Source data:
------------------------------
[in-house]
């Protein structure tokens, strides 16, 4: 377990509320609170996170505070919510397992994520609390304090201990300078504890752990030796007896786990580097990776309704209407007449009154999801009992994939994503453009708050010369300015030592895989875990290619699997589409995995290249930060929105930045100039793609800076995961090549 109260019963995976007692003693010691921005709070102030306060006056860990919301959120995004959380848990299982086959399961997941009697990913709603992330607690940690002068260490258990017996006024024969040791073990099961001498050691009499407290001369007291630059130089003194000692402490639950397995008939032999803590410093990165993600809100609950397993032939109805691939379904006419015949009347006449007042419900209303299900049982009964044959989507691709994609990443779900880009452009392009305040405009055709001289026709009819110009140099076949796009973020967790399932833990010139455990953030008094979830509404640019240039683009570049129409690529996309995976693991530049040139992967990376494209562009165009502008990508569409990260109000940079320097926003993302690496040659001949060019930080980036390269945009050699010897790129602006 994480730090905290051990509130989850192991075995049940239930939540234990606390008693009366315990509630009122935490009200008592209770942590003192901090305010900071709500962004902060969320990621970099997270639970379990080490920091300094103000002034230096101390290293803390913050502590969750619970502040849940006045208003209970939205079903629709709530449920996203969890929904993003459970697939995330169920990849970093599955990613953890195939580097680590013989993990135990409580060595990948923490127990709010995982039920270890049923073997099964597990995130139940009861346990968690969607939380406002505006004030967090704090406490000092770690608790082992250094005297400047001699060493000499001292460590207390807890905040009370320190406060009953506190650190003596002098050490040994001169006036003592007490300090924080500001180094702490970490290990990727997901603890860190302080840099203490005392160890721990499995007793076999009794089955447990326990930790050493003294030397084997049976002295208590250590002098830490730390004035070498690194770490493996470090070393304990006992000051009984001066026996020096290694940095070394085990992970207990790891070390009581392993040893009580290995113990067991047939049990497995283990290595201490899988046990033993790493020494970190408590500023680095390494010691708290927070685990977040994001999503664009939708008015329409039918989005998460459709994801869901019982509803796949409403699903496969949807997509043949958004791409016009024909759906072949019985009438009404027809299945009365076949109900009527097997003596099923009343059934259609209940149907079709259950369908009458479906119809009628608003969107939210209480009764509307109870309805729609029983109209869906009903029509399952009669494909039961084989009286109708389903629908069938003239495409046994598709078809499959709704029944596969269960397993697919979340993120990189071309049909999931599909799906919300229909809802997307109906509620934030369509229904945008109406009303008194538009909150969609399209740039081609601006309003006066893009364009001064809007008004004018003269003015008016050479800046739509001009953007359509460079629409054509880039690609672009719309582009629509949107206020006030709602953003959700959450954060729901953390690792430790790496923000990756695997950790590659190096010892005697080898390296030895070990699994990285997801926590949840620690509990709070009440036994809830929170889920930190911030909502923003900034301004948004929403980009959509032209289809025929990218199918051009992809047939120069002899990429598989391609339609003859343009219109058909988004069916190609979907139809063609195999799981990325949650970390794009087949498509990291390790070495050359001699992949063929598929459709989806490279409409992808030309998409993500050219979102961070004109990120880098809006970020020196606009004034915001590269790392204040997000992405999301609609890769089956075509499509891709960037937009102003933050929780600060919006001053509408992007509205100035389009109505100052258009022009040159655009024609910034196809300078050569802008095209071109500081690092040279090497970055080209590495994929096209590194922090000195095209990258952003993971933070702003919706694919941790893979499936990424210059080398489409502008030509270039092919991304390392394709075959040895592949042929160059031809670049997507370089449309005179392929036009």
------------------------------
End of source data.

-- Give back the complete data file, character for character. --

[in-house]
């Protein structure tokens, strides 16, 4: 377990509320609170996170505070919510397992994520609390304090201990300078504890752990030796007896786990580097990776309704209407007449009154999801009992994939994503453009708050010369300015030592895989875990290619699997589409995995290249930060929105930045100039793609800076995961090549 109260019963995976007692003693010691921005709070102030306060006056860990919301959120995004959380848990299982086959399961997941009697990913709603992330607690940690002068260490258990017996006024024969040791073990099961001498050691009499407290001369007291630059130089003194000692402490639950397995008939032999803590410093990165993600809100609950397993032939109805691939379904006419015949009347006449007042419900209303299900049982009964044959989507691709994609990443779900880009452009392009305040405009055709001289026709009819110009140099076949796009973020967790399932833990010139455990953030008094979830509404640019240039683009570049129409690529996309995976693991530049040139992967990376494209562009165009502008990508569409990260109000940079320097926003993302690496040659001949060019930080980036390269945009050699010897790129602006 994480730090905290051990509130989850192991075995049940239930939540234990606390008693009366315990509630009122935490009200008592209770942590003192901090305010900071709500962004902060969320990621970099997270639970379990080490920091300094103000002034230096101390290293803390913050502590969750619970502040849940006045208003209970939205079903629709709530449920996203969890929904993003459970697939995330169920990849970093599955990613953890195939580097680590013989993990135990409580060595990948923490127990709010995982039920270890049923073997099964597990995130139940009861346990968690969607939380406002505006004030967090704090406490000092770690608790082992250094005297400047001699060493000499001292460590207390807890905040009370320190406060009953506190650190003596002098050490040994001169006036003592007490300090924080500001180094702490970490290990990727997901603890860190302080840099203490005392160890721990499995007793076999009794089955447990326990930790050493003294030397084997049976002295208590250590002098830490730390004035070498690194770490493996470090070393304990006992000051009984001066026996020096290694940095070394085990992970207990790891070390009581392993040893009580290995113990067991047939049990497995283990290595201490899988046990033993790493020494970190408590500023680095390494010691708290927070685990977040994001999503664009939708008015329409039918989005998460459709994801869901019982509803796949409403699903496969949807997509043949958004791409016009024909759906072949019985009438009404027809299945009365076949109900009527097997003596099923009343059934259609209940149907079709259950369908009458479906119809009628608003969107939210209480009764509307109870309805729609029983109209869906009903029509399952009669494909039961084989009286109708389903629908069938003239495409046994598709078809499959709704029944596969269960397993697919979340993120990189071309049909999931599909799906919300229909809802997307109906509620934030369509229904945008109406009303008194538009909150969609399209740039081609601006309003006066893009364009001064809007008004004018003269003015008016050479800046739509001009953007359509460079629409054509880039690609672009719309582009629509949107206020006030709602953003959700959450954060729901953390690792430790790496923000990756695997950790590659190096010892005697080898390296030895070990699994990285997801926590949840620690509990709070009440036994809830929170889920930190911030909502923003900034301004948004929403980009959509032209289809025929990218199918051009992809047939120069002899990429598989391609339609003859343009219109058909988004069916190609979907139809063609195999799981990325949650970390794009087949498509990291390790070495050359001699992949063929598929459709989806490279409409992808030309998409993500050219979102961070004109990120880098809006970020020196606009004034915001590269790392204040997000992405999301609609890769089956075509499509891709960037937009102003933050929780600060919006001053509408992007509205100035389009109505100052258009022009040159655009024609910034196809300078050569802008095209071109500081690092040279090497970055080209590495994929096209590194922090000195095209990258952003993971933070702003919706694919941790893979499936990424210059080398489409502008030509270039092919991304390392394709075959040895592949042929160059031809670049997507370089449309005179392929036009």